The Power of Latino Leadership, History Lessons for Future Leadership

Latino Leadership

Can Latinos play a role in overcoming many of the challenges affecting our society? Can the rich, festive and collaborative heritage of the fastest growing segment of our population bring some PASSION and GUSTO to the workplace?

Last month I was asked to write a review for The Power of Latino Leadership by author and international speaker, Juana Bordas.

Reading the book has been an emotional roller coaster and a transformational experience for me.  I was in tears one minute,laughing aloud a few minutes later, and bursting with pride as I finished the book.

The tears came as Juana’s words taught me about the injustices the Hispanic people have suffered over the centuries, and the laughter came as I read about the funny things we do as a culture. The pride developed as I understood how our heritage as atinos can help us lead positive change, not only in the workplace, but in society as well.

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A must read for everyone!

Whether you are Latino or not, it is important to understand that an immense generational shift is occurring.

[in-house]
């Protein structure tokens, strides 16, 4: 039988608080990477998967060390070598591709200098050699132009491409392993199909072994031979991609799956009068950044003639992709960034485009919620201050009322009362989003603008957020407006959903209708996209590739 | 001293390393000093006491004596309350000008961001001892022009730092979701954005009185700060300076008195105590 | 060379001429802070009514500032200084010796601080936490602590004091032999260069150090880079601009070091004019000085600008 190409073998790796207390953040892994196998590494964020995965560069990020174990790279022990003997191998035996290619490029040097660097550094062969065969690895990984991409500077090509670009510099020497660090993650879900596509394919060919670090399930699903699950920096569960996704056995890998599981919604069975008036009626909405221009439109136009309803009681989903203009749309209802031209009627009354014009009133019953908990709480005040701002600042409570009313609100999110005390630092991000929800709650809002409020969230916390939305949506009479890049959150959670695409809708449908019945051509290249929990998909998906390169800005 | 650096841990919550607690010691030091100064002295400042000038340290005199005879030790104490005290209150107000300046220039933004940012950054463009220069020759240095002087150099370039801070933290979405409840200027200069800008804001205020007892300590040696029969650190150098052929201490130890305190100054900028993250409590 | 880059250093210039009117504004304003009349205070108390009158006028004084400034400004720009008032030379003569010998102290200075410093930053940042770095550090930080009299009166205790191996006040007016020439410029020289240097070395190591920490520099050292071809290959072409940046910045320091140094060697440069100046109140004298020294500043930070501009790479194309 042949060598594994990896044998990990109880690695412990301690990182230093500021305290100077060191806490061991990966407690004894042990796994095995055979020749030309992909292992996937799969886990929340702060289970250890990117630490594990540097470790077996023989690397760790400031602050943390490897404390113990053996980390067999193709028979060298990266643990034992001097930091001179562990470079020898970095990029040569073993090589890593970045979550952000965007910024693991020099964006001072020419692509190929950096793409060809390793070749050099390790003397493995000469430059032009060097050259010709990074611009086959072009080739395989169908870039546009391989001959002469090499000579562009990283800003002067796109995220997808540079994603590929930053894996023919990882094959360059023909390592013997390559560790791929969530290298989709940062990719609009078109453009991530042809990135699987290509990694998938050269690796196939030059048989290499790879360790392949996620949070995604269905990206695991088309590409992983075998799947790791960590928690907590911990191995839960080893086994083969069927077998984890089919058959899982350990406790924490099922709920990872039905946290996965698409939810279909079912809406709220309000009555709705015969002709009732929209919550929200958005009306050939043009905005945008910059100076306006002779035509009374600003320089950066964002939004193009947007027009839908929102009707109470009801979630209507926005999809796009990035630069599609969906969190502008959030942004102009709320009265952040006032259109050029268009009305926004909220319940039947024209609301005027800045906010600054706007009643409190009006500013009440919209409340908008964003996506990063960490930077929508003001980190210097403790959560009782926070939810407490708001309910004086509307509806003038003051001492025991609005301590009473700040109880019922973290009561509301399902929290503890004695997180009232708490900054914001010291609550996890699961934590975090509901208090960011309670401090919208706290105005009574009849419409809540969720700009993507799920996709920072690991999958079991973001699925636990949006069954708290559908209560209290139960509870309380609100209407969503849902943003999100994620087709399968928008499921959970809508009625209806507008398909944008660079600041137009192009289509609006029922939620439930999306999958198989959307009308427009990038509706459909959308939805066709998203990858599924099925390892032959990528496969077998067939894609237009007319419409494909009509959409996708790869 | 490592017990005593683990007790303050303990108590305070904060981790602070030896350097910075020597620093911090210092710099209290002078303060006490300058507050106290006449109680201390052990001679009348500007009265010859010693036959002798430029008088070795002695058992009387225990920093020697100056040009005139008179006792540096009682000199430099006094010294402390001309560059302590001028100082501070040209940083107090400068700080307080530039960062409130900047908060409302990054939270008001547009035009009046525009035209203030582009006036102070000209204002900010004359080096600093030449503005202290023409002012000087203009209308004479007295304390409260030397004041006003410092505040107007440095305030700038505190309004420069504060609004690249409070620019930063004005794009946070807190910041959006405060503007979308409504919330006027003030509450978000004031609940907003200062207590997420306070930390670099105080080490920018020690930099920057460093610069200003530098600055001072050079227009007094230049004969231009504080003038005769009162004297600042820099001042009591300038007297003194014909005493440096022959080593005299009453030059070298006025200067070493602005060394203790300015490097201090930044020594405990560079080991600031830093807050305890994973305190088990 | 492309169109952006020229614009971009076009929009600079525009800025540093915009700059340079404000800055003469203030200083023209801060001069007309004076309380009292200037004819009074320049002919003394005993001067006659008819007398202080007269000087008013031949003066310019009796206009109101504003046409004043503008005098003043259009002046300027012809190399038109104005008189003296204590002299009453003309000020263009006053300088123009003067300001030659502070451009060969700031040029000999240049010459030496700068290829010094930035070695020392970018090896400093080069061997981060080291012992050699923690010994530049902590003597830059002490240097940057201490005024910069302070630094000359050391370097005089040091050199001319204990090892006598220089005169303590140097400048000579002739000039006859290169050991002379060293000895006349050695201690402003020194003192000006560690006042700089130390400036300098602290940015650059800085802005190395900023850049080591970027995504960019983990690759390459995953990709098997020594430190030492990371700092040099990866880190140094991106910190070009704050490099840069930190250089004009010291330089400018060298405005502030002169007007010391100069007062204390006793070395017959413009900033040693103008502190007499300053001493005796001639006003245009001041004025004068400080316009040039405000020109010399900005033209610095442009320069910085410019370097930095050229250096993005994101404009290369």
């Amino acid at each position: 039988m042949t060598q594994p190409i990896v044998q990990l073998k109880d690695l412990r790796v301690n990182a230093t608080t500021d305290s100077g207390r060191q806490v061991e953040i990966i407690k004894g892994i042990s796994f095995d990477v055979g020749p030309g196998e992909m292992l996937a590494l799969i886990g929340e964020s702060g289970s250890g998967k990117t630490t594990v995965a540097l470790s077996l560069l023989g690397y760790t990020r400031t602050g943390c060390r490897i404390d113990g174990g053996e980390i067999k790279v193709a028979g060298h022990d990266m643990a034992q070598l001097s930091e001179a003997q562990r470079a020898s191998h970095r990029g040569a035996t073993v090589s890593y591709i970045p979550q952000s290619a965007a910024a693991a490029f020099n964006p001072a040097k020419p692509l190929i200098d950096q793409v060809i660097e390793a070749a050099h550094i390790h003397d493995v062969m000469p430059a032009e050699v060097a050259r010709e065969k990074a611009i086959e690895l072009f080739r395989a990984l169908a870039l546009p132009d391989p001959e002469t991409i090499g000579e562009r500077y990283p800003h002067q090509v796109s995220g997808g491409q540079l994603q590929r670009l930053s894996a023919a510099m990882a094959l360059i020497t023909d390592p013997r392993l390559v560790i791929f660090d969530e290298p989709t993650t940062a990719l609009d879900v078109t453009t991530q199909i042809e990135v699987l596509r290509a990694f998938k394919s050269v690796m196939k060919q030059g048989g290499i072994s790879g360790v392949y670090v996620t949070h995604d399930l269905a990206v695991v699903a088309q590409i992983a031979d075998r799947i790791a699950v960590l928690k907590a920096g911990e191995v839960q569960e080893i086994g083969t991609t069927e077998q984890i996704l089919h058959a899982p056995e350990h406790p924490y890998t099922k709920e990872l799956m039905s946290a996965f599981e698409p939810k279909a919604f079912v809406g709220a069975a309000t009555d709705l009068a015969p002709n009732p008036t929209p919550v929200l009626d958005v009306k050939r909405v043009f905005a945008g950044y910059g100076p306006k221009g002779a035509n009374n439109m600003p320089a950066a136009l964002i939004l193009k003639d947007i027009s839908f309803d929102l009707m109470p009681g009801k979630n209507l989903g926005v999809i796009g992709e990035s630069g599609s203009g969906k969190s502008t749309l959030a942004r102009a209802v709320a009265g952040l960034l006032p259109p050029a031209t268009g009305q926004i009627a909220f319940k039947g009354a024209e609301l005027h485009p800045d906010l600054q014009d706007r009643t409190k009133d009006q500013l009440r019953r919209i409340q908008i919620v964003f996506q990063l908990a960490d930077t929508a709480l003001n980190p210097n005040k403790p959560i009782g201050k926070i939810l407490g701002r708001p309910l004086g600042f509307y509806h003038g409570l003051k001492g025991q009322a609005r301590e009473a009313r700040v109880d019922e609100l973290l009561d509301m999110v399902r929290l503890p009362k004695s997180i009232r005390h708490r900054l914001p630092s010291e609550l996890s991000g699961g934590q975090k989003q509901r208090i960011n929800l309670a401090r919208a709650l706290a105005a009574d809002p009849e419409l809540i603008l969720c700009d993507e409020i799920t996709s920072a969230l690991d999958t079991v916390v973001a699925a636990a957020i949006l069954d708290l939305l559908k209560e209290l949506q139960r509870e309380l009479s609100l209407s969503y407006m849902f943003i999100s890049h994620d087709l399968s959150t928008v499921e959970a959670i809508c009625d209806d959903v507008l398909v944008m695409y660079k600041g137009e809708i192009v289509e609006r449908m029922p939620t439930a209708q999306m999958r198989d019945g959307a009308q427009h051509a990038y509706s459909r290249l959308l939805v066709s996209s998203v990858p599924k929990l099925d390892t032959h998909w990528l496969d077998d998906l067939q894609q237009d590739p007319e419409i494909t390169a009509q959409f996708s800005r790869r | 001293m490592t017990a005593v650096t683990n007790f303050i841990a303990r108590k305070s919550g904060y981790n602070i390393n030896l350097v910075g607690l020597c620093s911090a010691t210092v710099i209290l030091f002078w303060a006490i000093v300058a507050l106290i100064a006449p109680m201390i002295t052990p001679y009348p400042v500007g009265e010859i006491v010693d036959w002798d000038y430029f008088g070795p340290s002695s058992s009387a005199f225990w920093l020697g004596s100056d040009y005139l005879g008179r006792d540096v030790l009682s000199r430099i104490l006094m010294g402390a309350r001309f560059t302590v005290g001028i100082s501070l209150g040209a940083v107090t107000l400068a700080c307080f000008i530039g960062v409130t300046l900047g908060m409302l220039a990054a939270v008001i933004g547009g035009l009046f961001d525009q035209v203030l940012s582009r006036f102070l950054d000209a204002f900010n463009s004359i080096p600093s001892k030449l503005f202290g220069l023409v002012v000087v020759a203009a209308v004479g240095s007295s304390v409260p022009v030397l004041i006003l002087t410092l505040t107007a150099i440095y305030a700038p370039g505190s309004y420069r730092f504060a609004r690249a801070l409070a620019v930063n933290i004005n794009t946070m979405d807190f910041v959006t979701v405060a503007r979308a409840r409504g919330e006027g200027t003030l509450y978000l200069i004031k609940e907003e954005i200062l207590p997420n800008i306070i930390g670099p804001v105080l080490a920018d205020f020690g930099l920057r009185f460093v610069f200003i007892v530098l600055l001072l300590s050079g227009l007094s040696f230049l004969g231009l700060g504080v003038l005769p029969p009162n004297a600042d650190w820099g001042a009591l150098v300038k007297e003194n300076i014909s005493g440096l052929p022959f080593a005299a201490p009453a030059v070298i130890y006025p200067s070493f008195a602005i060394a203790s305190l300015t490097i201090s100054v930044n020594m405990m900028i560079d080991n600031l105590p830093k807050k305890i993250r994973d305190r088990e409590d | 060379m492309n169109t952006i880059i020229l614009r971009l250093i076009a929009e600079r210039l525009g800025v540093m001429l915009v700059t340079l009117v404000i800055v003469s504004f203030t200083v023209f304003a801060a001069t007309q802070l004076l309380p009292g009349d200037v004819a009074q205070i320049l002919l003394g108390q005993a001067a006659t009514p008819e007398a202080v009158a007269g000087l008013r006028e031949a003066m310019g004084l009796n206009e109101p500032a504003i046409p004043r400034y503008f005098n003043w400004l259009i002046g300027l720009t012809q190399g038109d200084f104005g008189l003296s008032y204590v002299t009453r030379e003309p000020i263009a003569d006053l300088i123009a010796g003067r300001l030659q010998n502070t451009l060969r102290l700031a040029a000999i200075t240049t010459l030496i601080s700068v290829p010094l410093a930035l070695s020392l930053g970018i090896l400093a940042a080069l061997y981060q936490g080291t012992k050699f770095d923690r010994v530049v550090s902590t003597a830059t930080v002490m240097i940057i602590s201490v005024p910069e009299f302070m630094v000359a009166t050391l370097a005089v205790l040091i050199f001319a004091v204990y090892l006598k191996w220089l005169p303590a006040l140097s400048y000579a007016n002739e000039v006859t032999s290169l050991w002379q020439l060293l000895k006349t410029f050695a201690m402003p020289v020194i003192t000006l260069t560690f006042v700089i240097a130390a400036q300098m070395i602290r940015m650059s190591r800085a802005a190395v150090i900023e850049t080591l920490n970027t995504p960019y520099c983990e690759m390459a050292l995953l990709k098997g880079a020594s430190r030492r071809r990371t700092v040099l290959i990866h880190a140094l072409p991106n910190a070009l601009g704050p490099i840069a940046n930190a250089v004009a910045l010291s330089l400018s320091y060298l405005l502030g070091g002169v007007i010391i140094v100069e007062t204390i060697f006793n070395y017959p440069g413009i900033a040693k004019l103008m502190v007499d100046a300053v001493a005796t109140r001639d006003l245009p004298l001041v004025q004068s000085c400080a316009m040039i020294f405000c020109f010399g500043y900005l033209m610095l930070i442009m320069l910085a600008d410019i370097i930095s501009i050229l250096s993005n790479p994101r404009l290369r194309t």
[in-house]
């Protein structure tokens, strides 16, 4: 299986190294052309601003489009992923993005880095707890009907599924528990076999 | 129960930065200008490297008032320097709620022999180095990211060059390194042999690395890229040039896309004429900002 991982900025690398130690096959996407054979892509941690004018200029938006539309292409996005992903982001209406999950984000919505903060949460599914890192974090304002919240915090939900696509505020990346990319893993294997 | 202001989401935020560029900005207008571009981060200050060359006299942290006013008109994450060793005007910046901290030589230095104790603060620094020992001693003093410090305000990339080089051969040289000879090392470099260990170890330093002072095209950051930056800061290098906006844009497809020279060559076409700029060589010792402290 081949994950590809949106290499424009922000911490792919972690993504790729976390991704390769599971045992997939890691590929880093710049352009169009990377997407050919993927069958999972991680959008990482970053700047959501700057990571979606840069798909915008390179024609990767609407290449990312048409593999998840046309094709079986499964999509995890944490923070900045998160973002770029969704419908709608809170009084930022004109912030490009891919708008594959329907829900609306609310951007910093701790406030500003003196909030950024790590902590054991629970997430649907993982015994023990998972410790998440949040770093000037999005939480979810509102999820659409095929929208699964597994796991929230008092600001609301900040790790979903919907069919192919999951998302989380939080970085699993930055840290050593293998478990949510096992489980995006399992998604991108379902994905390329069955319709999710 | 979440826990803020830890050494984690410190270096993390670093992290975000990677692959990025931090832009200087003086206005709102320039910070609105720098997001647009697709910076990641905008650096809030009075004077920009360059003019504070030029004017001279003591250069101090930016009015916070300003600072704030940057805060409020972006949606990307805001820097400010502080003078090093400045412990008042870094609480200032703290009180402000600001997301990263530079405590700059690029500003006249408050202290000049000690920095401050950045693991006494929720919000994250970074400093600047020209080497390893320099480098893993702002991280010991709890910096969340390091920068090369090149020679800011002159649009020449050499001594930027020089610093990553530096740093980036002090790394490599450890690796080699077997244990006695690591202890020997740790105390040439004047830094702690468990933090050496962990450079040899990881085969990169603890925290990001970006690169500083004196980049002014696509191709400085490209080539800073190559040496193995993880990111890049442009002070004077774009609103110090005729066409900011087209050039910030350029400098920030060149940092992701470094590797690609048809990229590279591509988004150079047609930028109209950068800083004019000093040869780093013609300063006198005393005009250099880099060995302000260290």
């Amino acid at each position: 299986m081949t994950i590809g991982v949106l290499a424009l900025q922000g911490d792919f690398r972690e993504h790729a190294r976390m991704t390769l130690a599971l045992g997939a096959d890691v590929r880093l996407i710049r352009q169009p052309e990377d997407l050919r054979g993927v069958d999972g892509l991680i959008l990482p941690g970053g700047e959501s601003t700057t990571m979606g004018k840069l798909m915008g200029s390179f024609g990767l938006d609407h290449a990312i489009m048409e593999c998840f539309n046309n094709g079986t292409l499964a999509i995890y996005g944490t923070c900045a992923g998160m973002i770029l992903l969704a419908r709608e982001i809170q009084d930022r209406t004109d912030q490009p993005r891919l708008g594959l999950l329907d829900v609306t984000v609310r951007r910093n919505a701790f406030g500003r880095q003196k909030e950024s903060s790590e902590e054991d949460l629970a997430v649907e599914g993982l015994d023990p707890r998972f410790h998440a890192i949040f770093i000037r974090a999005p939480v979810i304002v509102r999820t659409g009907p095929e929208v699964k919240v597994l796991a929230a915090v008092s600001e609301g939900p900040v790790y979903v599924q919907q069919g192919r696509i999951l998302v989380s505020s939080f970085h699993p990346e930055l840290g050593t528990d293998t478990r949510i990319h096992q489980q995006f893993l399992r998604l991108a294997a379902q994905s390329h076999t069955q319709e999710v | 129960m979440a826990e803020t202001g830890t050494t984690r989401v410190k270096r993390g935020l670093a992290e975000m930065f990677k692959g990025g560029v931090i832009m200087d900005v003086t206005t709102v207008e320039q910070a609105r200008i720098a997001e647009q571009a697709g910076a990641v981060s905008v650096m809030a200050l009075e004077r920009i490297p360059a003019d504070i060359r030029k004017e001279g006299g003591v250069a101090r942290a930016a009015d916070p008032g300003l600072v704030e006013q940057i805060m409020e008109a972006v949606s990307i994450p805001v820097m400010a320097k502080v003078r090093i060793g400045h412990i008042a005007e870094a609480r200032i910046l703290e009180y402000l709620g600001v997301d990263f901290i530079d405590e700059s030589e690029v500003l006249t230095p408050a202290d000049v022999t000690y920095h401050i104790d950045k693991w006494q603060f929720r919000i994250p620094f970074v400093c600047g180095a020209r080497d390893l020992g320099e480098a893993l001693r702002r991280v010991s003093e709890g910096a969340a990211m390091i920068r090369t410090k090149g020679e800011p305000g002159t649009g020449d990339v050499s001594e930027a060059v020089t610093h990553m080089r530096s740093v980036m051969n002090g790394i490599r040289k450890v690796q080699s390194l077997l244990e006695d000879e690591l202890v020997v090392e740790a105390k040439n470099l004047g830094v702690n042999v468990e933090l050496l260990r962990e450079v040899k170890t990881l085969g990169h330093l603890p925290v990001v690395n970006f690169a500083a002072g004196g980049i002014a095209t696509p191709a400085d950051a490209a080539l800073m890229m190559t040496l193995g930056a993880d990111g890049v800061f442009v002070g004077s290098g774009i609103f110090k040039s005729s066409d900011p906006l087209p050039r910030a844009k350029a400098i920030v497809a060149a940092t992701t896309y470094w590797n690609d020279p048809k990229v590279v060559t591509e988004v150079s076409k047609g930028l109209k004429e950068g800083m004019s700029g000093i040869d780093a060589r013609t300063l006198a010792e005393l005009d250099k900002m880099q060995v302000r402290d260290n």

The Millennials are the largest and most diverse generation in history and Latinos compose 20 percent of the Millennials.   In addition, one in five school children today is Hispanic, as is one in four newborns. Never before has an ethnic group made up so large a share of the youngest Americans.

The numbers are telling us that young Latinos will shape the twenty-first century.

Among other insights, Juana explains 4 intergenerational leadership practices that any business or community leader should understand in order to maximize the unique talents of the next generation of Hispanics.

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The 4 Practices are:

~ Change Mentors to Allies

This is the concept of being an ally or an “aliado” with those we teach.  Instead of mentoring and teaching, we should approach young Latinos as allies for mutual help, support and shared learning.

~ Develop Circular Relationships

Cooperation between generations requires older leaders to shake off a belief that they always know best or should be in charge. Young people must develop patience to learn from and respect the achievements of those who have come before them.

~ Promote Meaningful Participation

Hands-on participation increases skills development as well as a sense of commitment and ownership. For intergenerational leadership to be “real,” responsibility and power have to be distributed. Young people must share the decision-making power and be considered equal players.

~ Foster Social Action: 

Millennials, and the growing Latino youth population, will become the political and social activists of this century. In these pressing times, leaders are compelled to pass on their knowledge, perspectives, and experiences on how to promote social change to the younger generation so they have the tools to address the critical issues they will face.

Leading Beyond the Status Quo